Careers in Medicine is also a decent resource all most medical students should have access too

u/BedsideRounds · 56 pointsr/medicine

I think you're getting at two different phenomena here. The second, which you mention is the concept of medical reversal. This is when common medical practices, often performed because of pathophysiological reasons or because of inadequate trials, are overturned. So NICE-SUGAR, per your example. My personal favorite here is one of the earliest medical reversals, the CAST trial, which showed that the routine use of antiarrythmics post-MI actually increased mortality (this was literally the standard of care, and based on sound logic, but WAY before my time).

Your first example -- tobacco smoke enemas -- I think falls into another class of deprecated medical practices, and that's pre-scientific notions of disease. So the idea of a tobacco smoke enema was that it would warm the inside of the body, counteracting the coolness of near-drowning. This was well within the boundaries of medical understanding of the humors (the view was that cold water would form a excess of phlegm from the cold and wet water, and the warm and dry tobacco smoke in the body cavity would increase the production of yellow bile to counteract this). There are a ton of humoral therapies that, to modern doctors, seems just absurd. If I had to pick the biggest blunder, I'd go with bloodletting, one of the oldest, and also one that managed to stick around until the 20th century.

u/[deleted] · 2 pointsr/medicine

I am not a doctor but I had a good experience in cadaver lab. We were very respectful. I did read this book. It convinced me that I really did want to donate my body to science.

u/HeloisePommefume · 1 pointr/medicine

I'd recommend anything by Roy Porter. His Greatest Benefit to Mankind is a great overview. And he also edited the Cambridge History of Medicine. But as a study of a single event, I have to give a shout out to Michael Bliss's Discovery of Insulin.

u/hamelemental2 · 3 pointsr/medicine

Sorry for the long link, on mobile and can't be bothered to fix it. That's Marieb's Anatomy and Physiology, 8th edition. They're up to the 10th now, but if you're just reading for your own knowledge it should work just fine, and it's quite a bit cheaper.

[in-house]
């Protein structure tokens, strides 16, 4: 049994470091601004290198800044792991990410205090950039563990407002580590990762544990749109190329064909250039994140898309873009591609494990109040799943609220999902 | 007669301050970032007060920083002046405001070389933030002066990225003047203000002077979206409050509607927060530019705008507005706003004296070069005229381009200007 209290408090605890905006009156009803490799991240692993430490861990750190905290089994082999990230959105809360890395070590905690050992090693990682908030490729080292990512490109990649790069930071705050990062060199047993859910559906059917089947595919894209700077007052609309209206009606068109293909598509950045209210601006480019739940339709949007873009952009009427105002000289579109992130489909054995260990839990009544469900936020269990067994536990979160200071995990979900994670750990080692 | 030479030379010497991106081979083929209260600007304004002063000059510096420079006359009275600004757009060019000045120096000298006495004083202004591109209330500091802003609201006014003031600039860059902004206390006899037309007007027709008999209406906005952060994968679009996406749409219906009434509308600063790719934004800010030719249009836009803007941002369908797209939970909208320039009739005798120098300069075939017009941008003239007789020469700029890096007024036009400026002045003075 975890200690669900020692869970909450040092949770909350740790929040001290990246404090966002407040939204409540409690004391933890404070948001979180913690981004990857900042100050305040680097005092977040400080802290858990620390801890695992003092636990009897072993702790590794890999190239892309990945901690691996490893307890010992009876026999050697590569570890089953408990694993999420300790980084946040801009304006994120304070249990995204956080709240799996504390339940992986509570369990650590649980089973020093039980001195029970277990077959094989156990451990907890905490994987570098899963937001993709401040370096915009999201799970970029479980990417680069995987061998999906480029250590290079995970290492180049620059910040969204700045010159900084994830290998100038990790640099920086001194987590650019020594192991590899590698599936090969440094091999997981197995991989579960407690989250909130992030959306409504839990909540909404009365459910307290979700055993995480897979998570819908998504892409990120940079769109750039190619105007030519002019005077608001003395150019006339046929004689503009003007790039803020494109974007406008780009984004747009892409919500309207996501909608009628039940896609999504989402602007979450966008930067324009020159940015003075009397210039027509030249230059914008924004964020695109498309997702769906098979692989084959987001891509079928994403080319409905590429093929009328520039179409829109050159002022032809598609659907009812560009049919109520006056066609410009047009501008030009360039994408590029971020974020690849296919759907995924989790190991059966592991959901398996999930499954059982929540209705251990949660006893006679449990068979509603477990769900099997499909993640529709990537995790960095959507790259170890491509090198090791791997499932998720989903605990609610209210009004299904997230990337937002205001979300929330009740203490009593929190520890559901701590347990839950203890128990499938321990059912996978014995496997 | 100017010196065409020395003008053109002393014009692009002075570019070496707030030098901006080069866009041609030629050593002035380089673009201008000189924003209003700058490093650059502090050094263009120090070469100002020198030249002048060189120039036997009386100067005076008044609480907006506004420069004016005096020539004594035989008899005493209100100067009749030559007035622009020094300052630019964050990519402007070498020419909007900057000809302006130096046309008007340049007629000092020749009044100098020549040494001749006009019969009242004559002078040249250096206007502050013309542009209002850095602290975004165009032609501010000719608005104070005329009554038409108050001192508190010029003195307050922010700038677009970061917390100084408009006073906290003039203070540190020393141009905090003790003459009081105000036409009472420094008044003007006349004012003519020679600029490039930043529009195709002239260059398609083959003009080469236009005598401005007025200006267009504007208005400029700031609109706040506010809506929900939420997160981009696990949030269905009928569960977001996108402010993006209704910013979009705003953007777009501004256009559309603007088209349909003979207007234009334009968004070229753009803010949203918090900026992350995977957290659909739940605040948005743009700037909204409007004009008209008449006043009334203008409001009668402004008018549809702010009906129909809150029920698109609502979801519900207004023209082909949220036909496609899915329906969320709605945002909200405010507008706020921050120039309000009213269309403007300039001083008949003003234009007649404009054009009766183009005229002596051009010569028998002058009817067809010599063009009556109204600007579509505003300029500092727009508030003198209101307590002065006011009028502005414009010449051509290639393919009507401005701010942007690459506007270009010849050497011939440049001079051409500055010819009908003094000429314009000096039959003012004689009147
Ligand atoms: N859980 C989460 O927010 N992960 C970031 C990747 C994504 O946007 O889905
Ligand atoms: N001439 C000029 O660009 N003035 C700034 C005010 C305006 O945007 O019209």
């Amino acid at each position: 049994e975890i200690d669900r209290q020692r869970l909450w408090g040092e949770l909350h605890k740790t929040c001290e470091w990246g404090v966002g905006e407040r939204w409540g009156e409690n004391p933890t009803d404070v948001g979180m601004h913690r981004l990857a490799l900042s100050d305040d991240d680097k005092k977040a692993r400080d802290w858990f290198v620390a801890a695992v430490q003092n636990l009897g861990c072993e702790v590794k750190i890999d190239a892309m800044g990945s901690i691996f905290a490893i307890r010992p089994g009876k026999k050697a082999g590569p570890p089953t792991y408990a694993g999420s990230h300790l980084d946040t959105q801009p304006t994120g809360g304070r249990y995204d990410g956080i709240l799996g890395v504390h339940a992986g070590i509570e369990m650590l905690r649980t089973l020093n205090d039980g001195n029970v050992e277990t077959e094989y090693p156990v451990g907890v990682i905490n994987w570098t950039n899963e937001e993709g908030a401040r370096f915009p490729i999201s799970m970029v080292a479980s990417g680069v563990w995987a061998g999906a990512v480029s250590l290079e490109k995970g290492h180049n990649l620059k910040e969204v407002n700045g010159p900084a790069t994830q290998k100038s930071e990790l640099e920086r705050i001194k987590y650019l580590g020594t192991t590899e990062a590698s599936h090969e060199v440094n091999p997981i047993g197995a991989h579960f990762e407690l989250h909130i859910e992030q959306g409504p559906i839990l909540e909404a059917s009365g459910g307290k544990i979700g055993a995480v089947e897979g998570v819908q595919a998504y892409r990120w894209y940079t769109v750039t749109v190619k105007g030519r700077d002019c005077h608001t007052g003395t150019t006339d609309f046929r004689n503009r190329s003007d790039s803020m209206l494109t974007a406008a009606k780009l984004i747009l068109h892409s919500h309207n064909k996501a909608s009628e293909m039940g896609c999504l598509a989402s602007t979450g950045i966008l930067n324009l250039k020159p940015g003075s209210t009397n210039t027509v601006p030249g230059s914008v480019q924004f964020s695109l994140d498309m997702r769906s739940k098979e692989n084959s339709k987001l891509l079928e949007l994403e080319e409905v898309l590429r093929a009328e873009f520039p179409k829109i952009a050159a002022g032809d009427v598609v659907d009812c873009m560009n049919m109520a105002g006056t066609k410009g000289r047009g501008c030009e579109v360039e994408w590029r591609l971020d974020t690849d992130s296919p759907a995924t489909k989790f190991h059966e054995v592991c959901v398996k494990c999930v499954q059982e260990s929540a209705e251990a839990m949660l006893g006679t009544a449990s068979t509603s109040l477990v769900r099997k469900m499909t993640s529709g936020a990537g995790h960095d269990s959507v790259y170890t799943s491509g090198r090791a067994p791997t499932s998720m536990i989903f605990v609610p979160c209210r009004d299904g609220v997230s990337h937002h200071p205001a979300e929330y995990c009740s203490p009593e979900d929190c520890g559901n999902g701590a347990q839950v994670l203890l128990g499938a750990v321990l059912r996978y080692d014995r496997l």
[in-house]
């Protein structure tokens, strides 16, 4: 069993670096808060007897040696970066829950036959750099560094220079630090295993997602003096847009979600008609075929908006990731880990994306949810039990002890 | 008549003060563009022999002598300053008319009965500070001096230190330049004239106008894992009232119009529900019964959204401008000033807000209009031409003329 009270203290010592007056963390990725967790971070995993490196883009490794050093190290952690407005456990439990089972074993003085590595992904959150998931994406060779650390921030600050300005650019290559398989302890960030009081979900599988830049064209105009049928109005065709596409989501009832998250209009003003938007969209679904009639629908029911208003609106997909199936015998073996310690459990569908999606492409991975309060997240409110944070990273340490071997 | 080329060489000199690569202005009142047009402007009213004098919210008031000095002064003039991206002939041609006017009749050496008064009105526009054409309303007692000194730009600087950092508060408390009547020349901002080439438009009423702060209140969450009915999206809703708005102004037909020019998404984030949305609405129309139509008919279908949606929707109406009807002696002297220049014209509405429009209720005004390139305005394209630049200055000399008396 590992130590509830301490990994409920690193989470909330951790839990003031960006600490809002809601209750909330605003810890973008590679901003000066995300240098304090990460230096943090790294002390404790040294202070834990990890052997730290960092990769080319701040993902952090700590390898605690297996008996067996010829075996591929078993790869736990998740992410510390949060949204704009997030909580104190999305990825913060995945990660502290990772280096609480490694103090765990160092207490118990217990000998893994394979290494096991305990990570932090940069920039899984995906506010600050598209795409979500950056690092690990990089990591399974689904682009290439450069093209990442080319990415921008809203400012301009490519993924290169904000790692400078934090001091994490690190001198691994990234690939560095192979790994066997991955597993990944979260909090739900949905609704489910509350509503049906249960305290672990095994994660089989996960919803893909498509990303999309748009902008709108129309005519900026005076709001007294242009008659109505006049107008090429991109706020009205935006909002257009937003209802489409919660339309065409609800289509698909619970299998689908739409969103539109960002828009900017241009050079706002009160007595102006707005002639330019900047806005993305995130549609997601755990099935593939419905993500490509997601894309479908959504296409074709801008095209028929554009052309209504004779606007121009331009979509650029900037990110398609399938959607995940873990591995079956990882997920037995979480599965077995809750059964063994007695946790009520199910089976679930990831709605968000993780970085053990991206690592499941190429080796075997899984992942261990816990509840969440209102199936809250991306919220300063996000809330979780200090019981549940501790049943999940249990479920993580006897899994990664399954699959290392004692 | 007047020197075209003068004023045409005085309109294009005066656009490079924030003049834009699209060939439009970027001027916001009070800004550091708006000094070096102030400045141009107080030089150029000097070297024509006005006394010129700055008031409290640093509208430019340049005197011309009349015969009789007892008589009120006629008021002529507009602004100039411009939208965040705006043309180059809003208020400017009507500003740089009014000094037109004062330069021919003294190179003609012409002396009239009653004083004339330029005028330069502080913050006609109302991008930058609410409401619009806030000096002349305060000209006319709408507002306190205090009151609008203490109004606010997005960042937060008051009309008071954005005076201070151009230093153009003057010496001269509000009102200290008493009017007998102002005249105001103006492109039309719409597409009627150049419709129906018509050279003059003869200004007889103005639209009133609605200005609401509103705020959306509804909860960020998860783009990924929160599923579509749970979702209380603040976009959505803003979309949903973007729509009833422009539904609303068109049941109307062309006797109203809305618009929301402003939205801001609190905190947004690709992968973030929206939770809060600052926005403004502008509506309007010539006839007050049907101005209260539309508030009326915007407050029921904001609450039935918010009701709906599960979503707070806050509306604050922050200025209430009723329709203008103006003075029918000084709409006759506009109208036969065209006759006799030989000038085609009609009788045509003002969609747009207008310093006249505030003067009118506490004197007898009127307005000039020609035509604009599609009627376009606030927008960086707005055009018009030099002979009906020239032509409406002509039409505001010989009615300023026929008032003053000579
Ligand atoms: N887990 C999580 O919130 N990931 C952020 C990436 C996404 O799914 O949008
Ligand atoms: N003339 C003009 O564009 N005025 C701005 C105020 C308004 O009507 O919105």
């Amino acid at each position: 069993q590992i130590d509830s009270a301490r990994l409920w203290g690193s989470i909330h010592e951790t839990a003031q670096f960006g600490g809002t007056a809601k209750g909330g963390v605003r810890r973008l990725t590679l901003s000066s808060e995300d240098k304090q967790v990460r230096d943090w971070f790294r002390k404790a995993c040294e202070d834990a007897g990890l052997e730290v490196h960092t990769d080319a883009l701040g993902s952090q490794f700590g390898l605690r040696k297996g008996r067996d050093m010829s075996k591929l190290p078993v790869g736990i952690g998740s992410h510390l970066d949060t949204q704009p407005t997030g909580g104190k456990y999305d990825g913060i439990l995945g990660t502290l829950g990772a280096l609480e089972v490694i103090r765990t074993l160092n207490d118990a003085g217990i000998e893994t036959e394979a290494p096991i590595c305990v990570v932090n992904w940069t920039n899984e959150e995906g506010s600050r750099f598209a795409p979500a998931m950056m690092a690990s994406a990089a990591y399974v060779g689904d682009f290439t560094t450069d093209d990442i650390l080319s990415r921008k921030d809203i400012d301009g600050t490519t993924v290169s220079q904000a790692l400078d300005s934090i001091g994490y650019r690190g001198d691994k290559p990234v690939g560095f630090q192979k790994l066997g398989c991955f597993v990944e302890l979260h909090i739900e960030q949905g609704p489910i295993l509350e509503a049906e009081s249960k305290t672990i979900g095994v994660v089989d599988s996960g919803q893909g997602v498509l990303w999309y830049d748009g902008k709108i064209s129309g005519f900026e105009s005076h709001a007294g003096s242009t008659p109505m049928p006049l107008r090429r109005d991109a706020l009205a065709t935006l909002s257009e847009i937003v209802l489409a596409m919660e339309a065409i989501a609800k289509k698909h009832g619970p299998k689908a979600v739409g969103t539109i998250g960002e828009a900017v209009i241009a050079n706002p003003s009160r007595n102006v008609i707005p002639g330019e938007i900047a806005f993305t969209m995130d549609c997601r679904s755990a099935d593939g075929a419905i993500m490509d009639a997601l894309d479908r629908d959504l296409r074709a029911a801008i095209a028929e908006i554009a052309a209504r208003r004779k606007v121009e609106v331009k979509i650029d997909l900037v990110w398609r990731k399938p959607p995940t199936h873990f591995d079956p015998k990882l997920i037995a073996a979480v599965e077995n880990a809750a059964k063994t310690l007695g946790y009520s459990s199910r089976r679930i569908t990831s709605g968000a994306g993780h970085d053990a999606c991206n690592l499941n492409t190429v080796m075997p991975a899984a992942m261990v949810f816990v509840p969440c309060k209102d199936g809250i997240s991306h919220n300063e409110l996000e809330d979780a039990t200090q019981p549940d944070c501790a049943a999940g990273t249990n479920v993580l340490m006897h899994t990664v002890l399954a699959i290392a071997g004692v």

It might be a little daunting getting into this stuff at first. If you're a student right now, I'd recommend taking an anatomy course, or maybe Human Biology if that's offered. If you're not a student, check out some local community colleges, or look into online courses.

Can I ask why you're interested in this?

u/slamchop · 16 pointsr/medicine

If you're interested in a great book that explores the clash between medicine and culture I'd recommend The Spirit Catches You and You Fall Down: A Hmong Child, Her American Doctors, and the Collision of Two Cultures

u/footprintx · 3 pointsr/medicine

Every Patient Tells a Story by Lisa Sanders MD is excellent.

It's certainly not as heady as anything by Gawande, a little pop, but I guess that's to be expected from a NY Times columnist and the HOUSE MD technical advisor. Very enjoyable.

u/GinandJuice · 1 pointr/medicine

Go read the very excellent book evidence based physical.

So much good stuff in there. I heard there is a PDF copy floating around the internet, should you willing to be a swarthy medical pirate.

u/zenlike · 1 pointr/medicine